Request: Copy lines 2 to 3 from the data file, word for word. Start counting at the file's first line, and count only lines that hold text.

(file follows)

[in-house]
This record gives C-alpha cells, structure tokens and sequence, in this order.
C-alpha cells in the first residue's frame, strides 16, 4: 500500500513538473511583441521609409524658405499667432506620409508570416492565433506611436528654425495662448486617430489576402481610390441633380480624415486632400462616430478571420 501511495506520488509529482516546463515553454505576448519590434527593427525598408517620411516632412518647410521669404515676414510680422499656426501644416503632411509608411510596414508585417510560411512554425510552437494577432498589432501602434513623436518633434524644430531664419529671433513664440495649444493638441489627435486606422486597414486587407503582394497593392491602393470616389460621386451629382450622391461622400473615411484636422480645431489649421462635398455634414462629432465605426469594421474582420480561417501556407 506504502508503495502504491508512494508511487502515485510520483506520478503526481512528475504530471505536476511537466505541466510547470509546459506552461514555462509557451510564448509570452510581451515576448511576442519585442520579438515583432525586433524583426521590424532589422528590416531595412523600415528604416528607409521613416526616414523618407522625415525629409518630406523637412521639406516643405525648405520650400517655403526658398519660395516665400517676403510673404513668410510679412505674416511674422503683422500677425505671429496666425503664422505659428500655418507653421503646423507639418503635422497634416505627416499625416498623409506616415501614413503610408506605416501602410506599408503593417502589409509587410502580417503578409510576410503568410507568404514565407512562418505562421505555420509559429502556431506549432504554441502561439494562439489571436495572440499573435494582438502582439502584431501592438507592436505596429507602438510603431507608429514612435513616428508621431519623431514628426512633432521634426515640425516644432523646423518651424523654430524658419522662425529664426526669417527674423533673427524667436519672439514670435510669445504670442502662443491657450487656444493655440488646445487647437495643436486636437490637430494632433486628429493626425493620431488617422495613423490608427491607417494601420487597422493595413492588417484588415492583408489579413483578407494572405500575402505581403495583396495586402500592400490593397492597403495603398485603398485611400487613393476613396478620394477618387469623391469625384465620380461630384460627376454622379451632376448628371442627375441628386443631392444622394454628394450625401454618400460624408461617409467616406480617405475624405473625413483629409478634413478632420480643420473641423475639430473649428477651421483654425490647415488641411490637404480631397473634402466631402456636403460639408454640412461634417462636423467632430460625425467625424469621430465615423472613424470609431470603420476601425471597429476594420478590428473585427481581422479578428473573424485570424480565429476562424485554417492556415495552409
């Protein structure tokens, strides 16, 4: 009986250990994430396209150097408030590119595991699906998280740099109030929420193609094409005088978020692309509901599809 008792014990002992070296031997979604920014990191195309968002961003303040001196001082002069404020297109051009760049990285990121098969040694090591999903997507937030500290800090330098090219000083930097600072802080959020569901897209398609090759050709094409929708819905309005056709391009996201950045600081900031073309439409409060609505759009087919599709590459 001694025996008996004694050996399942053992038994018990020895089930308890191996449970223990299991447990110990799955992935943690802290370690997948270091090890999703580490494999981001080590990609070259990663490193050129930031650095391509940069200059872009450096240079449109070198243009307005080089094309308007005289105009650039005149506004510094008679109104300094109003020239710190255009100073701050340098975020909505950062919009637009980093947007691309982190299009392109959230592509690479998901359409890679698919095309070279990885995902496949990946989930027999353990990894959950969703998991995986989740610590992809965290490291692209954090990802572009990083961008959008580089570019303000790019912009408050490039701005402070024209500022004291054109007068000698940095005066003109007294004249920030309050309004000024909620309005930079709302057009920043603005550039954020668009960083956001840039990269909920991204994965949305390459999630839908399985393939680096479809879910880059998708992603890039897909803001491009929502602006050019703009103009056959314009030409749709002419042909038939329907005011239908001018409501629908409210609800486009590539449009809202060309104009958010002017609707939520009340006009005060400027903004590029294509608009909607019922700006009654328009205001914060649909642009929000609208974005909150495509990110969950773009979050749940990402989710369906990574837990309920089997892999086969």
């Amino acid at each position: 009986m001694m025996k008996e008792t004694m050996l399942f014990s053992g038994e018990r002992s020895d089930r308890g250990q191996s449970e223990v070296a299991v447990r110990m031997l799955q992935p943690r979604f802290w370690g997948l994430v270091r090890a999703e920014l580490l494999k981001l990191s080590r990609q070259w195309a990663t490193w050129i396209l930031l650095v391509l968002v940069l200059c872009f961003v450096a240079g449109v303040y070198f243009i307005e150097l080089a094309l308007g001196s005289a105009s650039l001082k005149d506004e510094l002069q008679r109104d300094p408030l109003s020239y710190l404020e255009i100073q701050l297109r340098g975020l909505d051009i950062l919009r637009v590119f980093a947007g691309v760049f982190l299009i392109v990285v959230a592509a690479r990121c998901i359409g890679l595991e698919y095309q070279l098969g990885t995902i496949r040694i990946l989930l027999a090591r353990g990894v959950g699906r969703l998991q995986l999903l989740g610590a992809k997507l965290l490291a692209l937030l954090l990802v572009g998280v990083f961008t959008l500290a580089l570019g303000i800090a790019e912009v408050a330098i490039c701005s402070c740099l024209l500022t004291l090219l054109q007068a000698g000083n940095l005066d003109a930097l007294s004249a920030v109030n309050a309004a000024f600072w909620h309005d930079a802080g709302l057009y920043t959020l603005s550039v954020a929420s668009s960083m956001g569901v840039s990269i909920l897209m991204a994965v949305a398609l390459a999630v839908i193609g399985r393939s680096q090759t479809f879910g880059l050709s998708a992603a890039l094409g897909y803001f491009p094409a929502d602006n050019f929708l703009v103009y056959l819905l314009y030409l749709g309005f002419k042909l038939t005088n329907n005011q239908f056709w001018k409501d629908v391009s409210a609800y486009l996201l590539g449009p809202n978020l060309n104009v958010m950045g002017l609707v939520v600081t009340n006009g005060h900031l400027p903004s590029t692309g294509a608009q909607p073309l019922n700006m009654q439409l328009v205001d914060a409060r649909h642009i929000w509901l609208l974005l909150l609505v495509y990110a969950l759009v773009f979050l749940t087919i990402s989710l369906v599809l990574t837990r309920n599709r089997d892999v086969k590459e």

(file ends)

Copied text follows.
This record gives C-alpha cells, structure tokens and sequence, in this order.
C-alpha cells in the first residue's frame, strides 16, 4: 500500500513538473511583441521609409524658405499667432506620409508570416492565433506611436528654425495662448486617430489576402481610390441633380480624415486632400462616430478571420 501511495506520488509529482516546463515553454505576448519590434527593427525598408517620411516632412518647410521669404515676414510680422499656426501644416503632411509608411510596414508585417510560411512554425510552437494577432498589432501602434513623436518633434524644430531664419529671433513664440495649444493638441489627435486606422486597414486587407503582394497593392491602393470616389460621386451629382450622391461622400473615411484636422480645431489649421462635398455634414462629432465605426469594421474582420480561417501556407 506504502508503495502504491508512494508511487502515485510520483506520478503526481512528475504530471505536476511537466505541466510547470509546459506552461514555462509557451510564448509570452510581451515576448511576442519585442520579438515583432525586433524583426521590424532589422528590416531595412523600415528604416528607409521613416526616414523618407522625415525629409518630406523637412521639406516643405525648405520650400517655403526658398519660395516665400517676403510673404513668410510679412505674416511674422503683422500677425505671429496666425503664422505659428500655418507653421503646423507639418503635422497634416505627416499625416498623409506616415501614413503610408506605416501602410506599408503593417502589409509587410502580417503578409510576410503568410507568404514565407512562418505562421505555420509559429502556431506549432504554441502561439494562439489571436495572440499573435494582438502582439502584431501592438507592436505596429507602438510603431507608429514612435513616428508621431519623431514628426512633432521634426515640425516644432523646423518651424523654430524658419522662425529664426526669417527674423533673427524667436519672439514670435510669445504670442502662443491657450487656444493655440488646445487647437495643436486636437490637430494632433486628429493626425493620431488617422495613423490608427491607417494601420487597422493595413492588417484588415492583408489579413483578407494572405500575402505581403495583396495586402500592400490593397492597403495603398485603398485611400487613393476613396478620394477618387469623391469625384465620380461630384460627376454622379451632376448628371442627375441628386443631392444622394454628394450625401454618400460624408461617409467616406480617405475624405473625413483629409478634413478632420480643420473641423475639430473649428477651421483654425490647415488641411490637404480631397473634402466631402456636403460639408454640412461634417462636423467632430460625425467625424469621430465615423472613424470609431470603420476601425471597429476594420478590428473585427481581422479578428473573424485570424480565429476562424485554417492556415495552409